[11] Singh, L. P. (2010). Tantra, Its Mystic and Scientic Basis, Concept Publishing Company. ISBN

[24] Ghose, Rajeshwari (1996). The Tygarja Cult in Tamilnu: A Study in Conict and Accommodation. Motilal
Banarsidass Publications. ISBN 812081391X.

[12] Jean Filliozat (1991), Religion, Philosophy, Yoga: A

Selection of Articles, Motilal Banarsidass, ISBN 9788120807181, pages 68-69

[25] Thomas Manninezhath (1993), Harmony of Religions:

Vednta Siddhnta Samarasam of Tyumnavar, Motilal
Banarsidass, ISBN 978-8120810013, page 135

[13] Richard Davis (2014), Ritual in an Oscillating Universe:

Worshipping Siva in Medieval India, Princeton University
Press, ISBN 978-0691603087, page 167 note 21, Quote
(page 13): Some agamas argue a monist metaphysics,
while others are decidedly dualist. Some claim ritual is the most ecacious means of religious attainment, while others assert that knowledge is more important..

[26] V Bharne and K Krusche (2012), Rediscovering the

Hindu Temple: The Sacred Architecture and Urbanism of India, Cambridge Scholars Publishing, ISBN 9781443841375, pages 37-42

[14] Guy Beck (1993), Sonic Theology: Hinduism and Sacred

Sound, University of South Carolina Press, ISBN 9780872498556, pages 151-152
[15] Tripath, S.M. (2001). Psycho-Religious Studies Of Man,
Mind And Nature. Global Vision Publishing House.
ISBN 9788187746041
[16] Drabu, V. N. (1990). aivgamas: A Study in the
Socio-economic Ideas and Institutions of Kashmir (200
B.C. to A.D. 700), Indus Publishing Company. ISBN
9788185182384. LCCN lc90905805
[17] Richard Davis (2014), Worshiping iva in Medieval India: Ritual in an Oscillating Universe, Princeton University Press, ISBN 978-0691603087, pages 12-13
[18] Hilko Wiardo Schomerus and Humphrey Palmer (2000),
aiva Siddhnta: An Indian School of Mystical Thought,
Motilal Banarsidass, ISBN 978-8120815698, pages 7-10
[19] For examples of Vaishnavism Agama text verses praising
Vedas and philosophy therein, see Sanjukta Gupta (2013),
Lakm Tantra: A Pcartra Text, Motilal Banarsidass,
ISBN 978-8120817357, pages xxiii-xxiv, 96, 158-159,
219, 340, 353 with footnotes, Quote: "In order not to
dislocate the laws of dharma and to maintain the family, to govern the world without disturbance, to establish norms and to gratify me and Vishnu, the God of
gods, the wise should not violate the Vedic laws even
in thought The Secret Method of Self-Surrender, Lakshmi Tantra, Pcartra Agama.
[20] For examples in Shaivism literature, see T Isaac Tambyah
(1984), Psalms of a Saiva Saint, Asian Educational Services, ISBN 978-8120600256, pages xxii-xxvi
[21] Helen Baroni (2002), The Illustrated Encyclopedia of Zen
Buddhism, Rosen Publishing, ISBN 978-0823922406,
page 3

[27] Archana Verma (2012), Temple Imagery from Early Mediaeval Peninsular India, Ashgate Publishing, ISBN 9781409430292, pages 150-159, 59-62
[28] DS Sharma (1990), The Philosophy of Sadhana, State
University of New York Press, ISBN 978-0791403471,
pages 9-14
[29] Mark Dyczkowski (1989), The Canon of the aivgama,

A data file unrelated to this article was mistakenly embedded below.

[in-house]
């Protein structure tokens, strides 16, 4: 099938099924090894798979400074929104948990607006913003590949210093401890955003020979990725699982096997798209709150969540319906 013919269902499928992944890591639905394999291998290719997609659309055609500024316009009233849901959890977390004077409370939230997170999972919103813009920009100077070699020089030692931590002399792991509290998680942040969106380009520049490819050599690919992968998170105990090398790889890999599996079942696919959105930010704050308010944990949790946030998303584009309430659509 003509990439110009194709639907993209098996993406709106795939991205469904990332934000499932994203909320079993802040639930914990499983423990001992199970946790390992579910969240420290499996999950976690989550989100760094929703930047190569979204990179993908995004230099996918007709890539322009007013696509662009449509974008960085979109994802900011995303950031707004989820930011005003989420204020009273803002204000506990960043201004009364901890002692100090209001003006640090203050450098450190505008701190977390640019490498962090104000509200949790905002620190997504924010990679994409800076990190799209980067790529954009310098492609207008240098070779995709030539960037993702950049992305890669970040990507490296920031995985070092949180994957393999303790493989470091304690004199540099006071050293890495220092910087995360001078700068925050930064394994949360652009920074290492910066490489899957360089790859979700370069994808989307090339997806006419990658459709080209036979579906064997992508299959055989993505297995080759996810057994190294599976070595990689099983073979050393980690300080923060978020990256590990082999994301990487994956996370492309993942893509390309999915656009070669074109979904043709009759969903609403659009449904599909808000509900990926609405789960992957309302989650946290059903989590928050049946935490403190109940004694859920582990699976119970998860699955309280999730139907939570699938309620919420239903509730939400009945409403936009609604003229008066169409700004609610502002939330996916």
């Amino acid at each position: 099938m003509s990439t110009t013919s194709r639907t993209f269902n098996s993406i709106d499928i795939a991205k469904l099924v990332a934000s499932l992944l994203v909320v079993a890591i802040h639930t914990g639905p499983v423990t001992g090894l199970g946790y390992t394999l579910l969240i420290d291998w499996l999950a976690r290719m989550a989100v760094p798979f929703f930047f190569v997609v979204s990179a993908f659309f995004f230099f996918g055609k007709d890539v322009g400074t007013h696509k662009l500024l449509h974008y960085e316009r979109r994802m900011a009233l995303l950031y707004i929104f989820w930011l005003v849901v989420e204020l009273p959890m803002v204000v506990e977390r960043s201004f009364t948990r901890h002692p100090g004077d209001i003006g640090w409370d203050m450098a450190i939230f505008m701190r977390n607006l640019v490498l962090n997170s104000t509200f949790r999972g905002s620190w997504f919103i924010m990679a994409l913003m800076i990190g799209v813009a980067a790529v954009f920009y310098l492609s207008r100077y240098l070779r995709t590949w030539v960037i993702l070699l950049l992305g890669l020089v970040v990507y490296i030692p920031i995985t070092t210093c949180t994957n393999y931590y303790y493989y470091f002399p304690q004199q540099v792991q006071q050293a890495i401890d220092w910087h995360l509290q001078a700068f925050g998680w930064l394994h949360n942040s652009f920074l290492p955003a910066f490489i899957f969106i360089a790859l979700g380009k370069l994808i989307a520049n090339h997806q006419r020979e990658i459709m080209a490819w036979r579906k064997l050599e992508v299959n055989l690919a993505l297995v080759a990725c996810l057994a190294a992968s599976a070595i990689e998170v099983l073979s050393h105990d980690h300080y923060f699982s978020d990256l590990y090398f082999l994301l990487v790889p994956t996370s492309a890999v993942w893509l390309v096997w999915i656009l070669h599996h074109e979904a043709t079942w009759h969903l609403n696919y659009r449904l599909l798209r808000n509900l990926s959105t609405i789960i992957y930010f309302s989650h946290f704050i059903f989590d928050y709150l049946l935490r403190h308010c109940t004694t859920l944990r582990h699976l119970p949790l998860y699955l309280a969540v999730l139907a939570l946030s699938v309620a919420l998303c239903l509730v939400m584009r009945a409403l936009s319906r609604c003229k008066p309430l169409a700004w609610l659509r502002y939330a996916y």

Motilal Banarsidass, ISBN 978-8120805958, pages 4344
[30] JS Vasugupta (2012), iva Stras, Motilal Banarsidass,
ISBN 978-8120804074, pages 252, 259
[31] Gavin Flood (1996), An Introduction to Hinduism, Cambridge University Press, ISBN 978-0521438780, pages
[32] Ganesh Tagare (2002), The Pratyabhij Philosophy,
Motilal Banarsidass, ISBN 978-8120818927, pages 1619
[33] Jayandra Soni (1990), Philosophical Anthropology in aiva Siddhnta, Motilal Banarsidass, ISBN
8-120806328, pages 178-181, 209-214
[34] Krishna Sivaraman (2008), Hindu Spirituality Vedas
Through Vedanta, Motilal Banarsidass, ISBN 9788120812543, page 263
[35] David Smith (1996), The Dance of Siva: Religion, Art
and Poetry in South India, Cambridge University Press,
ISBN 978-0521482349, page 116
[36] Teun Goudriaan (1981), Hindu Tantric and kta Literature, Otto Harrassowitz Verlag, ISBN 978-3447020916,
page 36
[37] Singh, J. (1979). iva Stras: The Yoga of Supreme Identity : Text of the Stras and the Commentary Vimarin
of Kemarja Translated Into English with Introduction,
Notes, Running Exposition, Glossary and Index. Motilal
Banarsidass Publications. ISBN 9788120804074. LCCN

[22] Tigunait, Rajmani (1998), akti, the Power in Tantra:

A Scholarly Approach, Himalayan Institute Press. ISBN
9780893891541. LCCN 98070188

[38] Sharma, D.S. (1983). The Philosophy of Sdhan: With

Special Reference to the Trika Philosophy of Kashmir. State University of New York Press. ISBN
9780791403471. LCCN lc89027739

[23] June McDaniel (2010), Agama Hindu Dharma Indonesia

as a New Religious Movement: Hinduism Recreated in
the Image of Islam, Nova Religio, Vol. 14, No. 1, pages

[39] Rita Sherma (2000), Editors: Alf Hiltebeitel and Kathleen M Erndl, Is the Goddess a Feminist?: The Politics
of South Asian Goddesses, New York University Press,
ISBN 978-0814736197, pages 31-49

[40] Teun Goudriaan (1981), Hindu Tantric and kta Literature, Otto Harrassowitz Verlag, ISBN 978-3447020916,
pages 39-40
[41] SrI Ramakrishna Deekshitulu and SrImAn VaradAccAri
SaThakOpan Swami. SrI VaikhAnasa Bhagavad SAstram
[42] Vaikhanasa Agama Books
[43] Venkatadriagaram Varadachari (1982). Agamas and
South Indian Vaisnavism. Prof M Rangacharya Memorial Trust.
[44] Awakened India, Volume 112, Year 2007, p.88, Prabuddha Bharata Oce.

Satguru Sivaya Subramuniyaswami (November
2003) [1979]. Glossary. Dancing with Shiva,
Hinduisms Contemporary Catechism (Sixth ed.).
Kapaa, HI: Himalayan Academy. p. 755. ISBN
0-945497-96-2. Retrieved 2006-04-04.


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File:Wiki_letter_w_cropped.svg Source: License:
CC-BY-SA-3.0 Contributors: This le was derived from Wiki letter w.svg: <a href='//
Wiki_letter_w.svg' class='image'><img alt='Wiki letter w.svg' src='
letter_w.svg/50px-Wiki_letter_w.svg.png' width='50' height='50' srcset='
Wiki_letter_w.svg/75px-Wiki_letter_w.svg.png 1.5x,
100px-Wiki_letter_w.svg.png 2x' data-le-width='44' data-le-height='44' /></a>
Original artist: Derivative work by Thumperward